This Christmas at Trinity Wall Street we have two tents in the churchyard.
Within the tents are two delicate installations of waste paper formed into small boxes and burnt matches.
The artist Issam Kourbaj told us that the inspiration for these pieces called Another Day Lost came from an aerial image of a Syrian refugee camp in Jordan, and his practice in the evenings of burning a match to mark yet another day of the unrest in Syria. This violent conflict has driven 11 million people from their homes. We are at day 1,756, and there is no end in sight.
We asked Issam to install this work in our yards and on the walls of the Parish Center so that this Christmas we might be surrounded by reminders of the frailty of life, and the historic catastrophe that is happening this year on the other side of the world.
In Christmas we say God comes to be with us and takes the form of a helpless child in the Middle East.
Some might say that God, being all powerful, could have chosen to be among us in anyway God wanted, and chose this particular, vulnerable form.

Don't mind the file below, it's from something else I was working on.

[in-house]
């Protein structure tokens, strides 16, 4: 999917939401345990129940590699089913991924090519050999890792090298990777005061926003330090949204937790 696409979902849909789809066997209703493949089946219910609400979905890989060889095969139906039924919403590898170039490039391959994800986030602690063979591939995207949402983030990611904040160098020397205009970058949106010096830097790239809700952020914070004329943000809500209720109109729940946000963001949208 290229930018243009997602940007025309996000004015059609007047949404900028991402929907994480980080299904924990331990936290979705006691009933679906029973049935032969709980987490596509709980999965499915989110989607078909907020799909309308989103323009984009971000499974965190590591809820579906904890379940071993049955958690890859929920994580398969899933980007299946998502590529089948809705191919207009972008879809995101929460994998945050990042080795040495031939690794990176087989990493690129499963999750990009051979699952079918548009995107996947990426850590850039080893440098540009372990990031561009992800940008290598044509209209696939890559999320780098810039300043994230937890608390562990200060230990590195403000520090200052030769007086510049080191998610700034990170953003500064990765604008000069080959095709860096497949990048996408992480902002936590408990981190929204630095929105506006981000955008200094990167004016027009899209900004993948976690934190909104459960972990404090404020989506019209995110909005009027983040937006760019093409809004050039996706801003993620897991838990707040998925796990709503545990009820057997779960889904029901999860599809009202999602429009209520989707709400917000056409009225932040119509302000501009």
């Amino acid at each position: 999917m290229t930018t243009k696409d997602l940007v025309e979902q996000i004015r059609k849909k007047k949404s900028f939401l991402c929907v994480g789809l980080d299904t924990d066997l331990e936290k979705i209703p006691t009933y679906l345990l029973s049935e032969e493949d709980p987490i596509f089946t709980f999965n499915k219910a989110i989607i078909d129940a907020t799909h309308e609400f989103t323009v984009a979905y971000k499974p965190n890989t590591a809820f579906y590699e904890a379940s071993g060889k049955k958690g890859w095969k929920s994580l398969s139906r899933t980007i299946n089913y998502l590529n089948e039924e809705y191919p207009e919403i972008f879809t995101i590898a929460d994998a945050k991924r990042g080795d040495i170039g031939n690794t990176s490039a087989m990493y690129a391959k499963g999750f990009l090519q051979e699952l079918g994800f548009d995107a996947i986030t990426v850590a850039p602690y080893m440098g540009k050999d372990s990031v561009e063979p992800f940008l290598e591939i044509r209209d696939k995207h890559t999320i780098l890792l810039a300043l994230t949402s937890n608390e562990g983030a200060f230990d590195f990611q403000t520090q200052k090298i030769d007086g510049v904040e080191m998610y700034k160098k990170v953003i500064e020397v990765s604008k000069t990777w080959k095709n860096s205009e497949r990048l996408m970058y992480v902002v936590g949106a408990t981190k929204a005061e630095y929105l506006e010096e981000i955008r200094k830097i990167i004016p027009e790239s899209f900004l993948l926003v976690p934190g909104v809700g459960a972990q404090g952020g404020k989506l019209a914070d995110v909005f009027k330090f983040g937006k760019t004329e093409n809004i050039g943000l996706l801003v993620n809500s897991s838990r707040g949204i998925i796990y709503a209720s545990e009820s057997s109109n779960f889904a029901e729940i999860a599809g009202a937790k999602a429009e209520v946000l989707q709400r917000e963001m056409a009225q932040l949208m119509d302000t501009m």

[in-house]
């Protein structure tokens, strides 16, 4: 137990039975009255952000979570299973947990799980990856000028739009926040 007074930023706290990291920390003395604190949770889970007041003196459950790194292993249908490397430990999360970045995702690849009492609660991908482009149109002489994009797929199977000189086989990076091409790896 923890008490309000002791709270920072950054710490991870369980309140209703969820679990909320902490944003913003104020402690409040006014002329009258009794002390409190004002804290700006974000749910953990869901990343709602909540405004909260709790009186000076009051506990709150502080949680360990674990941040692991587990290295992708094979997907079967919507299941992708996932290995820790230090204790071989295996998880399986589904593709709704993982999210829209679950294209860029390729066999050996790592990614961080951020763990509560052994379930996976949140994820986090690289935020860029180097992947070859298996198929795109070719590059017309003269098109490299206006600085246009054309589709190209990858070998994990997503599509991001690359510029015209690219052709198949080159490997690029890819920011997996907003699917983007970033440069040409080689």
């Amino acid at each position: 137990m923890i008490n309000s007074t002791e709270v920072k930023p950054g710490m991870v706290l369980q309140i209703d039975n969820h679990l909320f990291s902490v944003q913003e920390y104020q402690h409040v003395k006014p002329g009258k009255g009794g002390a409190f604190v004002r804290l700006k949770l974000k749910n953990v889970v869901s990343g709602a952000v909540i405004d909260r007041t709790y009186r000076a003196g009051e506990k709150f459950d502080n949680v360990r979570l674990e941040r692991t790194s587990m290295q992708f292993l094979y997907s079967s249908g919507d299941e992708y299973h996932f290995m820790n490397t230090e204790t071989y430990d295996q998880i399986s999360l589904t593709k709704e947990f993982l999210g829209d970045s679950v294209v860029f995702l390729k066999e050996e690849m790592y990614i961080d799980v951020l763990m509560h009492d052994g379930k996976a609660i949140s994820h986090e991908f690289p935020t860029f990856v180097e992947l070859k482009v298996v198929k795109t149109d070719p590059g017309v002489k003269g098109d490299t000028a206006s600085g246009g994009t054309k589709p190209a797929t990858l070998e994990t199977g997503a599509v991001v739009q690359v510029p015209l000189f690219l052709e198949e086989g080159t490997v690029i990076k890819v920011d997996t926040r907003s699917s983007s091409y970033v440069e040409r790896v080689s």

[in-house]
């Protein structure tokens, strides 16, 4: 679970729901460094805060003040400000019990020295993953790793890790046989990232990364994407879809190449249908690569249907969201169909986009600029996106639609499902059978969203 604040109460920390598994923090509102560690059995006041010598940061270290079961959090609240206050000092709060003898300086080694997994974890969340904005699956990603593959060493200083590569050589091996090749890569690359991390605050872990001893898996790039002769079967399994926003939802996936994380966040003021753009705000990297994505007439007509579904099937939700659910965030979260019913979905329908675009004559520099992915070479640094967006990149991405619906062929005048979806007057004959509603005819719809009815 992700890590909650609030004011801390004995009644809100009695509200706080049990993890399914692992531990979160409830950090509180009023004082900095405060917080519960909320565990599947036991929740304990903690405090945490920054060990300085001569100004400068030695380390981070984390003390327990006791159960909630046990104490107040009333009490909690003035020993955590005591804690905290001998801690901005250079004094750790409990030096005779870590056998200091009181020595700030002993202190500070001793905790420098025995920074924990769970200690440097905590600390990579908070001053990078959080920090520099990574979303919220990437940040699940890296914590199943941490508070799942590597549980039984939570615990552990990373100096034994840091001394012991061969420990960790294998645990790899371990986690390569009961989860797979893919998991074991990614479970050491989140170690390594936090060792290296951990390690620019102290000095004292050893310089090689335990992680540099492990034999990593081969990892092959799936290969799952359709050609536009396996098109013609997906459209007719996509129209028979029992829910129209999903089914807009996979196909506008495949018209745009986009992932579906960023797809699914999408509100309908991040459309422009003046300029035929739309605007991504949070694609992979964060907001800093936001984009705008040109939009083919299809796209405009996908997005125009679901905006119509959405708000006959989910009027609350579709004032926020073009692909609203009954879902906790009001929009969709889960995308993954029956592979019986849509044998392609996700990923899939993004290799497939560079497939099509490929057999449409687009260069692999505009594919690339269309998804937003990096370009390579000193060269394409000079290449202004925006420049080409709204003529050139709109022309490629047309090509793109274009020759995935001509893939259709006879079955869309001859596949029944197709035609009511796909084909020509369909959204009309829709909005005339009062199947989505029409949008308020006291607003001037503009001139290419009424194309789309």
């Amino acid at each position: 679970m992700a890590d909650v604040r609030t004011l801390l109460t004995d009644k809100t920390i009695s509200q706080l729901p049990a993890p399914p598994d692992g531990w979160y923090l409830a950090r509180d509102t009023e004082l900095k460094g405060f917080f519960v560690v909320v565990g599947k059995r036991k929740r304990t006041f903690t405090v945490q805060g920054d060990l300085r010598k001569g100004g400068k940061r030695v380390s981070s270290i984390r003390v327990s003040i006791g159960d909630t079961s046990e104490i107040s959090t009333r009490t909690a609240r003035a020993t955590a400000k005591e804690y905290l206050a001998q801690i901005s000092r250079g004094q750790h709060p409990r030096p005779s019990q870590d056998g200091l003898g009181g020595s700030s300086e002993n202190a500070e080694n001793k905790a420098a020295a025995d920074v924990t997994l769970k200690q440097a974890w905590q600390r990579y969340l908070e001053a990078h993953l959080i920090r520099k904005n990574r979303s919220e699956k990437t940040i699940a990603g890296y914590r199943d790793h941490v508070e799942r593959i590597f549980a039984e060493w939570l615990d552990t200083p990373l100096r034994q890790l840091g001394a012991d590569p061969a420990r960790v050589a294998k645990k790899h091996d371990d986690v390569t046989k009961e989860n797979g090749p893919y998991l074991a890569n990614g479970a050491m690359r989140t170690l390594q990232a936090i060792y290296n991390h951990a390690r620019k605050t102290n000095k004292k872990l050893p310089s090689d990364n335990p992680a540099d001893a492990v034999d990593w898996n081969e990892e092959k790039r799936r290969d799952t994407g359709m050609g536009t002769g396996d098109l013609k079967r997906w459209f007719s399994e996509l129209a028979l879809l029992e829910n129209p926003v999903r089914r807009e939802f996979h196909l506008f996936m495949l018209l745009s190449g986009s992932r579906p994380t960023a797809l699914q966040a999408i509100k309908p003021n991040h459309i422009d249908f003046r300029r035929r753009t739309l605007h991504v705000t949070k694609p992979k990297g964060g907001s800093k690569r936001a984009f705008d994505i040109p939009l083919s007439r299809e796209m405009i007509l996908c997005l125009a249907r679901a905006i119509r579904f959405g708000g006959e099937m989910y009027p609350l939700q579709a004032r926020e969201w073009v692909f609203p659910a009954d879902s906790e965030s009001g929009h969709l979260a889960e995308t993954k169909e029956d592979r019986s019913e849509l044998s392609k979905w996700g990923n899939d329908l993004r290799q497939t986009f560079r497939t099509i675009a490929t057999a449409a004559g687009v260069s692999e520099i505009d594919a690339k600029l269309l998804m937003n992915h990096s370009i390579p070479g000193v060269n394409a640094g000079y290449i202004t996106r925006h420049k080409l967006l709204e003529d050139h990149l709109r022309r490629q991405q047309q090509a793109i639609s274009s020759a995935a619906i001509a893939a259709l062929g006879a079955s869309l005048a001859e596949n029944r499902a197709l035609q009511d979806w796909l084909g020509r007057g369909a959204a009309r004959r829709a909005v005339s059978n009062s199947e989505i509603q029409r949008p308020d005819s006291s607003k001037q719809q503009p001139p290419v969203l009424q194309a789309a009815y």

The holy family are cast out as well. Liturgically, it's in a few weeks. It is at the Epiphany service that we hear that Herod is jealous of this new child who is being called a king and begins to seek to kill him. It is then that Mary and Joseph flee with Jesus to Egypt where they remain for years, the text tells us, until it is safe to return, and even then, they settle somewhere new.
Maybe we are supposed to remember the delicate nature of this life. Maybe we whose lives are so well fortified from vulnerability need a harsh reminder. We have matchsticks and paper from the trash fashioned into patterns that look like refugee camps for your Advent and Christmas meditation. May your heart be broken, wide open, this Christmas season.